David Stephensen is a physiotherapist at the Kent Haemophilia and Thrombosis Centre, and the Haemophilia Centre at the Royal London Hospital. He has more than 25 years’ clinical experience managing children and adults with haemophilia. David is past Chair of the Physiotherapy Committee of the European Association of Haemophilia and Allied Disorders (EAHAD) and UK Haemophilai Chartered Physiotherapists Association. David is currently Deputy Director of Research & Innovation and the East Clinical Trials Unit at East Kent Hospitals University NHS Trust, a member of the NIHR Research for Patient Benefit - South East and Central Regional Advisory Committee, member of the Scientific Committee of Great Foundations focussed on supporting research and clinical practice in foot health and an Associate Editor of the journal of Haemophilia. He has received multiple NIHR, charity and commercial research grants and published more than 80 peer reviewed publications. He has a particular interest in the impact of disease on the biomechanical and neuromuscular aspects of physical performance, in particular, the effects of exercise in children, clinical use of wearable technology, pain rehabilitation, point-of-care ultrasound imaging of haemophilic joint disease, as well as incorporating functional performance as part of routine monitoring of health. David is the lead investigator for the DOLPHIN Study, a randomised controlled trial looking at the effects of exercise in children with haemophilia. Further research funding includes investigating pain rehabilitation, point-of-care ultrasound imaging of haemophilic joint disease, as well as incorporating functional performance as part of routine monitoring of health. David is passionate about increasing research capacity of the allied health professions and is supporting several doctoral programmes, pre-doctoral clinical academic fellowships and internships, as well as a mentor with the Applied Research Collaboration in Kent Surrey Sussex. He is a strong advocate that patients are involved in decisions about their care and research.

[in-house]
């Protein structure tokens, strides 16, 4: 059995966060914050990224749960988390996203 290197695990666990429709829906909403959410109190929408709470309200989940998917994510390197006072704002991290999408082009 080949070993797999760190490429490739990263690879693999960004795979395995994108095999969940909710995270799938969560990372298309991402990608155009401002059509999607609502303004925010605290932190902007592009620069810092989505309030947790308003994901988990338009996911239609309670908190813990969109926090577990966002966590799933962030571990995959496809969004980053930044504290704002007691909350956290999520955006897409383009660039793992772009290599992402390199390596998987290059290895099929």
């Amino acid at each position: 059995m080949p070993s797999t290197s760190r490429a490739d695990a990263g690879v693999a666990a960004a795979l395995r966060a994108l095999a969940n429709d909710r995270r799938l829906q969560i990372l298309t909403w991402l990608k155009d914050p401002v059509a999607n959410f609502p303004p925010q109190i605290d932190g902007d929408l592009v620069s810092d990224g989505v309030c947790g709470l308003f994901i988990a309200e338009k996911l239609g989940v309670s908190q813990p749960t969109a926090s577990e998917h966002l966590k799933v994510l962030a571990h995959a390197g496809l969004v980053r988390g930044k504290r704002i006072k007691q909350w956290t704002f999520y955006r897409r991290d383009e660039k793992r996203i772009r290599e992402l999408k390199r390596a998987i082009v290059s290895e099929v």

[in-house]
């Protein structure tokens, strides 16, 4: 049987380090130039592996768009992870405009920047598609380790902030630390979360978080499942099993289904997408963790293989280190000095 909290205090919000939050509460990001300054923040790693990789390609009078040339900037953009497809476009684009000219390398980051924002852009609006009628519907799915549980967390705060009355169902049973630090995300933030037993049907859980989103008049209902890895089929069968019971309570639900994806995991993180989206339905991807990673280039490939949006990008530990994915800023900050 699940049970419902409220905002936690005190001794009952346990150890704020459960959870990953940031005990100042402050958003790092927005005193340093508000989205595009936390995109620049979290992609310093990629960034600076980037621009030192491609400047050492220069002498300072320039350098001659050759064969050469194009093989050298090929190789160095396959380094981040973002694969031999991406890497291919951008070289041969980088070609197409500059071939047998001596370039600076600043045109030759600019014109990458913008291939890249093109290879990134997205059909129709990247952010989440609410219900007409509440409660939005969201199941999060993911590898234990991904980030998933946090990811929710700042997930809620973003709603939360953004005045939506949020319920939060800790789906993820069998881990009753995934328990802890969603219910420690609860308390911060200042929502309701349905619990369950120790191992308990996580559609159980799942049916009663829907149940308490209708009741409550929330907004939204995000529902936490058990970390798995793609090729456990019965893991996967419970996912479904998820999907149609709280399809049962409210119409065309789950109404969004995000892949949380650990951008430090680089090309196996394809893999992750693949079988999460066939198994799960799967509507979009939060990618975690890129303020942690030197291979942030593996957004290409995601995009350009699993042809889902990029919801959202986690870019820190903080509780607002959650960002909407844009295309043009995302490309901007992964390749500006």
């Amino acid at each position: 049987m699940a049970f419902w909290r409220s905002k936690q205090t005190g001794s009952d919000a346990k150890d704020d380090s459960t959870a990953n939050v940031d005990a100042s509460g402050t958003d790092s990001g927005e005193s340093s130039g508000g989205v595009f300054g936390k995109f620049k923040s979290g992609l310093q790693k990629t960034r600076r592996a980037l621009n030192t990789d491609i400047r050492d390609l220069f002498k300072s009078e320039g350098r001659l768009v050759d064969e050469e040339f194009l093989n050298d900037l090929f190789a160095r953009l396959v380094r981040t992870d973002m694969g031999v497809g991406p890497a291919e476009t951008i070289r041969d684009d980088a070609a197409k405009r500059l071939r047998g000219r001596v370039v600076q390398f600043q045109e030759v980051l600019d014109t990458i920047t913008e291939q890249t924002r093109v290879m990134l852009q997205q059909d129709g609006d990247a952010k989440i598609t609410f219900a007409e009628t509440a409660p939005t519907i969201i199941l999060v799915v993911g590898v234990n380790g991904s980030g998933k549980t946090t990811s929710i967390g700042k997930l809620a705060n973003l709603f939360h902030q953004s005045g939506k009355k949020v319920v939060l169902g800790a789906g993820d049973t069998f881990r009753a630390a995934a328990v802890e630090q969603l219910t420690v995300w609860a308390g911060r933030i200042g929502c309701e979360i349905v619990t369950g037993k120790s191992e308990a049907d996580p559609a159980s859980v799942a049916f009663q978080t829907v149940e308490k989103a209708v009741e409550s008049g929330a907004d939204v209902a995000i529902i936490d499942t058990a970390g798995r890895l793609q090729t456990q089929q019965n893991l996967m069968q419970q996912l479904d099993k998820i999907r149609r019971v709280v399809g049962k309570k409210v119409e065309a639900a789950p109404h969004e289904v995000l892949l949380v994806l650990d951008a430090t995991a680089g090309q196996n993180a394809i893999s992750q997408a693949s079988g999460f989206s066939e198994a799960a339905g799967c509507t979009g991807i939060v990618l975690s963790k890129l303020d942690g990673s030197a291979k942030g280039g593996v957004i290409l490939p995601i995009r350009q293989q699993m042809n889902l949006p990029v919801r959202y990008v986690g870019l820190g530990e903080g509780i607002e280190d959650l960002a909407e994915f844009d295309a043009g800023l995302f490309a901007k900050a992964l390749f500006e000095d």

1. de Kleijn, P, Duport, G, Jansone, K, et al. European principles of care for physiotherapy provision for persons with inherited bleeding disorders: Perspectives of physiotherapists and patients. Haemophilia. 2022; 1- 7. https://doi.org/10.1111/hae.14566
2. Bladen M, Carroll L, Dodd C, Drechsler W, Hashem F, Patel V, Pellatt-Higgins T, Saloniki E, Stephensen D. Results of feasibility and safety of randomised controlled trial of a musculoskeletal exercise intervention versus usual care for children with haemophilia. Haemophilia. 2020 Sep;26(5):e223-e225.
3. Scott MJ, Xiang H, Hart DP, Palmer B, Collins PW, Stephensen D, Sima CS, Hay CRM. Treatment regimens and outcomes in severe and moderate haemophilia A in the UK: The Thunder Study. Haemophilia, 2019; 25(2):205-212
4. Stephensen D, Taylor S, Bladen M, Drechsler W. Relationship between physical function and biomechanical gait patterns in boys with haemophilia. Haemophilia. 2016;22(6):e512-e518
5. Stephensen D, Drechsler WI & Scott OM. Outcome measures monitoring physical function in children with haemophilia: a systematic review. Haemophilia, 2014; 20(3): 306-321